# Need Help Creating Moons for Fiction Story

1. Jan 25, 2008

### Super**Nova

I'm not a big astronomy whiz or anything, nor am I great at math, but I need help.

For some reason or other, I can't seem to figure this out. I have 2 moons for a planet I'm writing about, and I need to accurately figure out their sidereal months.

The planet has 722 days a year. Moon #1's synodic period is rounded off to 48 days, and moon #2's synodic period is 80 days. To me, it's a simplistic, and probably lazy way to calculate periods between phases since those are multiples of 8. Never mind the distance from the planet each moon is (I really don't think it matters, but correct me if I'm wrong). I can't figure out their sidereal months for the life of me.

Assuming one synodic month begins at "new" phase, I'd like to know the days and hours after one synodic month for each moon, after doing a complete 360° around the planet, to reach "new" again for its sidereal month. If anyone can figure this out for me, that would be great. However I'd like to know how you reached your conclusions so I can figure out future problems like this on my own.

P.S. There's a rival planet that crosses my story's main planet ever 412 days (between the main planet and the sun), keeping in mind that, like the moons, both the rival planet and the main planet are revolving around the sun in the same direction. My question is, if the rival planet crosses the main planet every 412 days (that's 412 main planet days), how many days does the rival planet take to revolve around the sun?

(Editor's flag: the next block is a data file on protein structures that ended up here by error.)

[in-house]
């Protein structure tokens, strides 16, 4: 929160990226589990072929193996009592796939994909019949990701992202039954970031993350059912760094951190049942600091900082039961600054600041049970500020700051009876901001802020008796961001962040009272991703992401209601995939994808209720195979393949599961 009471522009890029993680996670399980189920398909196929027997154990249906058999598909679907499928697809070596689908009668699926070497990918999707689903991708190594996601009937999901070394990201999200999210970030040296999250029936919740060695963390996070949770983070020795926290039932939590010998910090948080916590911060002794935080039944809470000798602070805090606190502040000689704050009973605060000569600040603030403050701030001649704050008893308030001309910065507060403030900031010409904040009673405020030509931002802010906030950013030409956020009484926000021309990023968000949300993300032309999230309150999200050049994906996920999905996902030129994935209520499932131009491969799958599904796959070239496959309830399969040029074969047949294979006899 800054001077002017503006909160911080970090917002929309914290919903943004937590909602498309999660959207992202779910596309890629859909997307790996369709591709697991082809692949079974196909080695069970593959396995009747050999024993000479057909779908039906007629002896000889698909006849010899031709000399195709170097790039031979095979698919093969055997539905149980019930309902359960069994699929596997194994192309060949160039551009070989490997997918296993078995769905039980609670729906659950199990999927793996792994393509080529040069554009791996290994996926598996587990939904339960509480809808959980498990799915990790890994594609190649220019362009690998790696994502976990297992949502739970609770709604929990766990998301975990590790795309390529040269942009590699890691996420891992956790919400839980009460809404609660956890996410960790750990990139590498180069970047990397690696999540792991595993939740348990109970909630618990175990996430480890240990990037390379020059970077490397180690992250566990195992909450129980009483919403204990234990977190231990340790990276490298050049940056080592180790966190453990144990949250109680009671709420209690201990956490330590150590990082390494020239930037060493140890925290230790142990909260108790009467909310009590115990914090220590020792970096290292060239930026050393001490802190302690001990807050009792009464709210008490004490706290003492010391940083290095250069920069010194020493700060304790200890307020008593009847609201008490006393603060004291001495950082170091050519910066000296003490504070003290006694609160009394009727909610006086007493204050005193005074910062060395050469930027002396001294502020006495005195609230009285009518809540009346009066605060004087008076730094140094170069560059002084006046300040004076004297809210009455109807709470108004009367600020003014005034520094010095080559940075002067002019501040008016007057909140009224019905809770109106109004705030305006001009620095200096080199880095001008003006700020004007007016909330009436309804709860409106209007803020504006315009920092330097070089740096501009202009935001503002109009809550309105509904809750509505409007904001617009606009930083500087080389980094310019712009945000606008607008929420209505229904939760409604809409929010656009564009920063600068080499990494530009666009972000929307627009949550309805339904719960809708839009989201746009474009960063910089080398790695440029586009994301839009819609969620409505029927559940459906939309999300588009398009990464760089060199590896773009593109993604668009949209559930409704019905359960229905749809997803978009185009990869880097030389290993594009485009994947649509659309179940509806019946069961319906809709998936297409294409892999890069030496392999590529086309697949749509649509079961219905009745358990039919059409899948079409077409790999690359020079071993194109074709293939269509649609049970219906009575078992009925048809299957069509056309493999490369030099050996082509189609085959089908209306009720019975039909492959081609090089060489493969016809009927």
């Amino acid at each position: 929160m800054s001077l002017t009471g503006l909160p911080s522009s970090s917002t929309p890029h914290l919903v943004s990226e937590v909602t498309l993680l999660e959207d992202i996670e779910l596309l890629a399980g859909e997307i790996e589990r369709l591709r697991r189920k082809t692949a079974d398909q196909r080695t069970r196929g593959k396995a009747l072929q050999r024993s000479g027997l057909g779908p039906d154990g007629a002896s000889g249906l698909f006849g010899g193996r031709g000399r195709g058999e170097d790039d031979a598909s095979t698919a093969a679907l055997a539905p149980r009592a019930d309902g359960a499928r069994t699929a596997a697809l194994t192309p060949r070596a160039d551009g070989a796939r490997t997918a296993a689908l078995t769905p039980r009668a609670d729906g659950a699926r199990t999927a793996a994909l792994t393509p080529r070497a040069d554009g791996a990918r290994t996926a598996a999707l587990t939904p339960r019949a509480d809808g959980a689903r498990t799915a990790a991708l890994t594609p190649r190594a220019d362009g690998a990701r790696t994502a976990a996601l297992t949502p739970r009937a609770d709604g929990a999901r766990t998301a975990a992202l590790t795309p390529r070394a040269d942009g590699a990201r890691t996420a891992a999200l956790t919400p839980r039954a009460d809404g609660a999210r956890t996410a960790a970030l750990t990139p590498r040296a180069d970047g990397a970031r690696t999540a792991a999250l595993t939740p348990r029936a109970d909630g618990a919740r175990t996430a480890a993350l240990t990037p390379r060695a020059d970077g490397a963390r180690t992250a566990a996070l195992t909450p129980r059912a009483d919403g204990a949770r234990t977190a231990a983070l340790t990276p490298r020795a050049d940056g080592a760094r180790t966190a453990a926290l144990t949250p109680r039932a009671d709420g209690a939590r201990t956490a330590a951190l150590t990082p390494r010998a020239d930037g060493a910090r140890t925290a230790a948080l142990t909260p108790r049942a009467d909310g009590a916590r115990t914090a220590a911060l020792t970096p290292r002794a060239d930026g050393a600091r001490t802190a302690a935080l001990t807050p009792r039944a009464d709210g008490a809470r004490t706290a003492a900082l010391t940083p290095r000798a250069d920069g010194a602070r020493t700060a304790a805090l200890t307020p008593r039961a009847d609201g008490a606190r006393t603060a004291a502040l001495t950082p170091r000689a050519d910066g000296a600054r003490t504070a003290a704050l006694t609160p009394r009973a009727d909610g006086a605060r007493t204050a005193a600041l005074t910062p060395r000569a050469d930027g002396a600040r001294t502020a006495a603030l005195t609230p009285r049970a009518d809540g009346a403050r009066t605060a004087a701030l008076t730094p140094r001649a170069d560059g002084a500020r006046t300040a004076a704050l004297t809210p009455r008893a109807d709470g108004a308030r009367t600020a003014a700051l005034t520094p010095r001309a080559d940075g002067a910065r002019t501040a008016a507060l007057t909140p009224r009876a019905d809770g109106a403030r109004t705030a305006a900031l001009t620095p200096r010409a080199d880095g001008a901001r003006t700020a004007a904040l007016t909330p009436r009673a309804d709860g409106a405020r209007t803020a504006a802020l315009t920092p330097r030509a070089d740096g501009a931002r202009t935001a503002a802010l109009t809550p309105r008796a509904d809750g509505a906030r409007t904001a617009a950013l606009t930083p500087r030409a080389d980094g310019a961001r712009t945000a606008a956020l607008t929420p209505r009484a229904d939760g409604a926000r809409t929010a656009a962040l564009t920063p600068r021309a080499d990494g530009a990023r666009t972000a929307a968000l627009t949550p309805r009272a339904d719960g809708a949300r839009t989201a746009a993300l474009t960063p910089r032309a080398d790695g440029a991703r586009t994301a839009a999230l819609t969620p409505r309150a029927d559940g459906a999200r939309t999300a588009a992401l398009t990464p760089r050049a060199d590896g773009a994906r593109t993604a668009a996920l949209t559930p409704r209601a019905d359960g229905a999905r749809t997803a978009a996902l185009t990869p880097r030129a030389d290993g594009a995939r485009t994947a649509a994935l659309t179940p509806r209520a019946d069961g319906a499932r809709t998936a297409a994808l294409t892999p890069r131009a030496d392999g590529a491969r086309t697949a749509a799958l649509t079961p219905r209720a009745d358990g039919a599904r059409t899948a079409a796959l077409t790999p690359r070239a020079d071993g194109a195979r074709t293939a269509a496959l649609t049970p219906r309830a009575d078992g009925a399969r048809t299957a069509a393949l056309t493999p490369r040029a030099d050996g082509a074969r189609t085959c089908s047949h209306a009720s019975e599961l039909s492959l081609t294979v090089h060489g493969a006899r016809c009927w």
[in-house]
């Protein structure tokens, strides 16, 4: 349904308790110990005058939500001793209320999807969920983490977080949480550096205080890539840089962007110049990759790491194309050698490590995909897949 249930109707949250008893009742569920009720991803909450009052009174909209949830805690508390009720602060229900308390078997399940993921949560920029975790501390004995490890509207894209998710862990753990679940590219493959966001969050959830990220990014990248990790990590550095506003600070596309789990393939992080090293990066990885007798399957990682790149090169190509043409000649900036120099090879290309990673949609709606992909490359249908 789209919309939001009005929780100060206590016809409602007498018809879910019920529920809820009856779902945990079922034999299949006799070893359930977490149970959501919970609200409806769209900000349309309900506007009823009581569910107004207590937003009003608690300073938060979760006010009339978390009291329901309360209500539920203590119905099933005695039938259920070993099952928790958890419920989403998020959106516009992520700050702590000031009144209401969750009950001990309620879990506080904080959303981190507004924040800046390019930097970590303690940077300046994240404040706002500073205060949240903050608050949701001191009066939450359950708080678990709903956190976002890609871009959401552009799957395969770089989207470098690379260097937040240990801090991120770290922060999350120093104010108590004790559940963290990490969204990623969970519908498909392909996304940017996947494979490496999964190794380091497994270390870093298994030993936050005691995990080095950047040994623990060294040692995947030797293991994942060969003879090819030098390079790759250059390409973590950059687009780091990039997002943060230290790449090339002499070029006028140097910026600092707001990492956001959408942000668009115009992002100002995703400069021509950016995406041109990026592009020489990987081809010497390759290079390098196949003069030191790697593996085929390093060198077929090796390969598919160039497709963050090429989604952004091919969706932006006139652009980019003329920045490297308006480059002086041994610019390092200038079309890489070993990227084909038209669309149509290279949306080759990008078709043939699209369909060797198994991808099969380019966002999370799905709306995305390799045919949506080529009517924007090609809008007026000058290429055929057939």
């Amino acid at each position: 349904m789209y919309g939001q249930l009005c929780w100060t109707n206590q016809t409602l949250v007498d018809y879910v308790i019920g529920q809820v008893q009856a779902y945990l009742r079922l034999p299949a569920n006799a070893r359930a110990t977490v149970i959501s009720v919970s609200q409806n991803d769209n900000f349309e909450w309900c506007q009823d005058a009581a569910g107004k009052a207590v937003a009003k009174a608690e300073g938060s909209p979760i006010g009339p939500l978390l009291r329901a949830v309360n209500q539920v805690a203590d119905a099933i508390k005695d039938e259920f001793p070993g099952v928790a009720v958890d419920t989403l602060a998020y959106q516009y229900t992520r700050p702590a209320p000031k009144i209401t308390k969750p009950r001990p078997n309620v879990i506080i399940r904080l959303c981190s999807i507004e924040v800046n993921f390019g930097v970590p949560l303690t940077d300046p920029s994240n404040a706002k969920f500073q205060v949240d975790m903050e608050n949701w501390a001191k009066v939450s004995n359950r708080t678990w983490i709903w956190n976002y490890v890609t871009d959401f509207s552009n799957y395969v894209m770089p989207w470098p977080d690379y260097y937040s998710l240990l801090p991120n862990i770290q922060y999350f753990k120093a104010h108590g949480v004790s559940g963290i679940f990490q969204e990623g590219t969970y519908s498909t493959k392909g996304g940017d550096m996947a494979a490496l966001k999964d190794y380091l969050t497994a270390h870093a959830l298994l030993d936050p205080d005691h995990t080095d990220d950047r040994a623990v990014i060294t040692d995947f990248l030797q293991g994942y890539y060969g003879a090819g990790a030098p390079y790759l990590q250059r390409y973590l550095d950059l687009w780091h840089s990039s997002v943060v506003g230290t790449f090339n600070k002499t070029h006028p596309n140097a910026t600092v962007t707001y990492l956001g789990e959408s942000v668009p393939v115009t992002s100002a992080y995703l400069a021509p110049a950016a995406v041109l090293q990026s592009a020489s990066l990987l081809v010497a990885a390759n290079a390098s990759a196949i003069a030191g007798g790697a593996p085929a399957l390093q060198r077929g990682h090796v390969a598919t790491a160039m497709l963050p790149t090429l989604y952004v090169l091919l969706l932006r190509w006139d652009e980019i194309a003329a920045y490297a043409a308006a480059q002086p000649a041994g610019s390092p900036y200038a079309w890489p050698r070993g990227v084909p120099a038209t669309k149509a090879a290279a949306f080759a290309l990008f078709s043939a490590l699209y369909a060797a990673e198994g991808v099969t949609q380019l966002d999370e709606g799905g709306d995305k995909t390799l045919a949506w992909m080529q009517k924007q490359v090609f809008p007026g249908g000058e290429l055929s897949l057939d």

Thank you.

2. Jan 25, 2008

### chroot

Staff Emeritus
Real moons are often tidally-locked to their planets, which makes their synodic periods some multiple of their sidereal periods. For example, the Moon is tidally-locked to the Earth, in a 1:1 ratio, so its synodic and sidereal periods are the same (it rotates once per orbit). 3:2, 4:1, 5:2, or any other ratio of whole numbers is also possible, but 1:1 is the most energetically favorable.

- Warren

3. Jan 25, 2008

### HallsofIvy

Staff Emeritus
The distance to the moon certainly is relevant to its period. Moons, like any orbiting objects, obey Kepler's laws. Of relevance here is the fact that the ratio of the squares of the periods of two moons of the same planet must equal the ratio of the cubes of the average radii of their orbits.

4. Jan 25, 2008

### Super**Nova

Is speed of orbit also a factor?

5. Jan 25, 2008

### Janus

Staff Emeritus
As far as the sidereal month goes you can use the formula:

$$P_{sidreal} = \frac{1}{\frac{1}{P_{planet}+ \frac{1}{P_{synodic}}}$$

which gives

$$\frac{1}{\frac{1}{722}+ \frac{1}{48}}} = 45.2 days$$

for the one moon and

$$\frac{1}{\frac{1}{722}+ \frac{1}{80}}} = 72.5 days$$

for the other.

You can find the period of the other planet by the same method by substituting the time it takes between "passings" for the synodic month.